How to monitor CPU usage on a Linux VPS

How to monitor CPU usage on a Linux VPS

I read a discussion on LowEndBox, where a VPS user was suspended because his CPU usage was more than the allowed load. So I tried to ascertain how to find the load on my VPS.

The command top and htop can show current stats:

Install htop with:

Debian

apt-get install htop

Centos 6

wget http://pkgs.repoforge.org/htop/htop-1.0.2-1.el6.rf.x86_64.rpm
rpm -Uvh htop-1.0.2-1.el6.rf.x86_64.rpm
rm htop-1.0.2-1.el6.rf.x86_64.rpm

Run it:

htop

MWSnap011 2013-04-13, 18_21_57

Note the top right stats which show the average load on the CPU. 1 here is roughly equivalent to utilization of one core (I think). The CPU% coloumn shows the load due to each process.

The command mpstat also shows the CPU load of each core.

To get a total load report:

mpstat
Linux 2.6.32-042stab072.10 (hermes)     04/13/13        _x86_64_        (8 CPU)

12:45:14     CPU    %usr   %nice    %sys %iowait    %irq   %soft  %steal  %guest   %idle
12:45:14     all    1.07    0.00    0.11    0.02    0.00    0.00    0.02    0.00   98.78

And to get it broken down per core:

mpstat -P ALL
Linux 2.6.32-042stab072.10 (hermes)     04/13/13        _x86_64_        (8 CPU)

12:46:03     CPU    %usr   %nice    %sys %iowait    %irq   %soft  %steal  %guest   %idle
12:46:03     all    1.07    0.00    0.11    0.02    0.00    0.00    0.02    0.00   98.79
12:46:03       0    1.91    0.00    0.17    0.01    0.00    0.00    0.03    0.00   97.89
12:46:03       1    1.30    0.00    0.16    0.01    0.00    0.00    0.02    0.00   98.51
12:46:03       2    0.49    0.00    0.04    0.00    0.00    0.00    0.01    0.00   99.45
12:46:03       3    0.58    0.00    0.05    0.04    0.00    0.00    0.02    0.00   99.31
12:46:03       4    0.00    0.00    0.00    0.00    0.00    0.00    0.00    0.00    0.00
12:46:03       5    0.00    0.00    0.00    0.00    0.00    0.00    0.00    0.00    0.00
12:46:03       6    0.00    0.00    0.00    0.00    0.00    0.00    0.00    0.00    0.00
12:46:03       7    0.00    0.00    0.00    0.00    0.00    0.00    0.00    0.00    0.00

You can also enable data collection by editing the file.

By default, it is:

egrep -v '^#|^$' /etc/default/sysstat
ENABLED="false"
SA1_OPTIONS="-S DISK"
SA2_OPTIONS=""

I used egrep to filter out blank and comment lines.

Change the ENABLED= value to true.

Note: To run sar to monitor the system activity, you need to first enable it with:

dpkg-reconfigure sysstat

Else you get the error message:

#sar
Cannot open /var/log/sysstat/sa13: No such file or directory
Please check if data collecting is enabled in /etc/default/sysstat

Now start the service with:

/etc/init.d/sysstat start
Starting the system activity data collector: sadc.

Now to see the collected data:

sar -A
Linux 2.6.32-042stab072.10 (hermes)     04/13/13        _x86_64_        (8 CPU)

18:34:16          LINUX RESTART

That is only a default clean log. I’ll need to repeat the command after some time to get useful information

To check CPU load at intervals of 5 seconds, and report 10 different checks:

sar -u 5 10
Linux 2.6.32-042stab072.10 (hermes)     04/13/13        _x86_64_        (8 CPU)

18:41:24        CPU     %user     %nice   %system   %iowait    %steal     %idle
18:41:29        all      0.85      0.00      0.10      0.00      0.05     99.00
18:41:34        all      0.05      0.00      0.05      0.00      0.00     99.90
18:41:39        all      0.05      0.00      0.05      0.00      0.00     99.90
18:41:44        all      0.00      0.00      0.05      0.00      0.00     99.95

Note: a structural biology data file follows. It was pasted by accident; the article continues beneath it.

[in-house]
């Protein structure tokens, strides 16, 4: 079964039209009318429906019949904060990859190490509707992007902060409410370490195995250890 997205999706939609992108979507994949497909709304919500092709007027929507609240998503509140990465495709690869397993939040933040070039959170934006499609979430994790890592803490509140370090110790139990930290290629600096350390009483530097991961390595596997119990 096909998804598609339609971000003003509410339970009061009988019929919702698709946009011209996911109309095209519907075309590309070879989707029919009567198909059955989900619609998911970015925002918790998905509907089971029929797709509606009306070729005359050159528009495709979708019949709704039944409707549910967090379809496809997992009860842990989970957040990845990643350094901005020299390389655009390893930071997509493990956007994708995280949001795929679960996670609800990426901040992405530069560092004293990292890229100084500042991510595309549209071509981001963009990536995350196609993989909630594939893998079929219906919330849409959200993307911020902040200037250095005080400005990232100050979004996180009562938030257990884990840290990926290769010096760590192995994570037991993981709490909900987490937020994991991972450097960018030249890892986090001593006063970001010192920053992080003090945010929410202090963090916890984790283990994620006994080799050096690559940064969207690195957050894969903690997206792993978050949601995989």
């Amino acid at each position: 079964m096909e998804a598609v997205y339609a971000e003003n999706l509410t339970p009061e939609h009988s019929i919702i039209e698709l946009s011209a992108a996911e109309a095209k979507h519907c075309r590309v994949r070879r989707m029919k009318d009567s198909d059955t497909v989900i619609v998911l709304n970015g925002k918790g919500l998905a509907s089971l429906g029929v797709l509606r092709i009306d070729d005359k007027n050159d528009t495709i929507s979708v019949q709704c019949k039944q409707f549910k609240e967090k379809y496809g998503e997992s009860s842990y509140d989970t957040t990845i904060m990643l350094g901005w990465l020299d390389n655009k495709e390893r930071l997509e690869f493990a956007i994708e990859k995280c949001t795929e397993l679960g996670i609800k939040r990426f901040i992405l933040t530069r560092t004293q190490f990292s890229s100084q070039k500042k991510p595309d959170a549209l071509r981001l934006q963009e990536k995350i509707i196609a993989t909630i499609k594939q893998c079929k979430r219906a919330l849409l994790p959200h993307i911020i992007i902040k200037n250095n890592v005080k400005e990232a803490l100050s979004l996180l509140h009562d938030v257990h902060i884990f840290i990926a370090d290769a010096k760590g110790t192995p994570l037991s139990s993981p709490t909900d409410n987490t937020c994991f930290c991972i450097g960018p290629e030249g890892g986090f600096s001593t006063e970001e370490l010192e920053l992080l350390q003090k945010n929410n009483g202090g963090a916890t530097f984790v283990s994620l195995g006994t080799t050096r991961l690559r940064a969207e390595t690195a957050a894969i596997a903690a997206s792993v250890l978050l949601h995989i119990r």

18:41:49        all      0.05      0.00      0.05      0.00      0.00     99.90
18:41:54        all      0.05      0.00      0.10      0.00      0.00     99.85
18:41:59        all      0.95      0.00      0.10      0.05      0.00     98.90
18:42:04        all      1.50      0.00      0.30      0.00      0.00     98.19
18:42:09        all      2.20      0.00      0.35      0.00      0.05     97.39
18:42:14        all      0.70      0.00      0.20      0.00      0.00     99.10
Average:        all      0.64      0.00      0.14      0.01      0.01     99.21

You can keep checking even when logged off, and get the final stats by scheduling such checks at predetermined frequencies and intervals, sending the process to the background:

nohup sar -o /root/cpustats.log 10 6 >/dev/null 2>&1 &

That takes care of reporting for 60 minutes, and checking every 10 minutes. Every 10 mins x 6 times = 60 minutes.

You can of course create a cron job to sample these data every N hourly.

Once the data is saved to this file, which incidentally is a binary file, you can get the report by:

sar -f /root/cpustats.log

To find the most resource consuming processes:

To get top 20 CPU hogging processes:

#ps -eo pcpu,pid,user,args | sort -k 1 -r | head -20
%CPU   PID USER     COMMAND
 1.0  6386 vu2003   /usr/bin/php5-cgi
 0.9  5930 vu2003   /usr/bin/php5-cgi
 0.6  5680 vu2003   /usr/bin/php5-cgi
 0.5  6412 vu2003   /usr/bin/php5-cgi
 0.5  6061 vu2003   /usr/bin/php5-cgi
 0.5  5913 vu2003   /usr/bin/php5-cgi
 0.4  5932 vu2003   /usr/bin/php5-cgi
 0.3  6063 vu2003   /usr/bin/php5-cgi
 0.1   633 mysql    /usr/sbin/mysqld --basedir=/usr --datadir=/var/lib/mysql --user=mysql --pid-file=/var/run/mysqld/mysqld.pid --socket=/var/run/mysqld/mysqld.sock --port=3306
 0.0  6677 root     head -20
 0.0  6676 root     sort -k 1 -r
 0.0  6675 root     ps -eo pcpu,pid,user,args
 0.0  6674 sshd     sshd: unknown [net]
 0.0  6673 root     sshd: unknown [priv]
 0.0  6408 vu2003   /usr/bin/php5-cgi
 0.0  5964 root     /usr/bin/perl /var/www/imscp/engine/imscp-apache-logger
 0.0  5934 postfix  pickup -l -t fifo -u -c
 0.0  5742 root     -bash
 0.0  5739 root     sshd: [email protected]/0

To get all of them, one screenful at a time:

ps -eo pcpu,pid,user,args | sort -r -k1 | less

 


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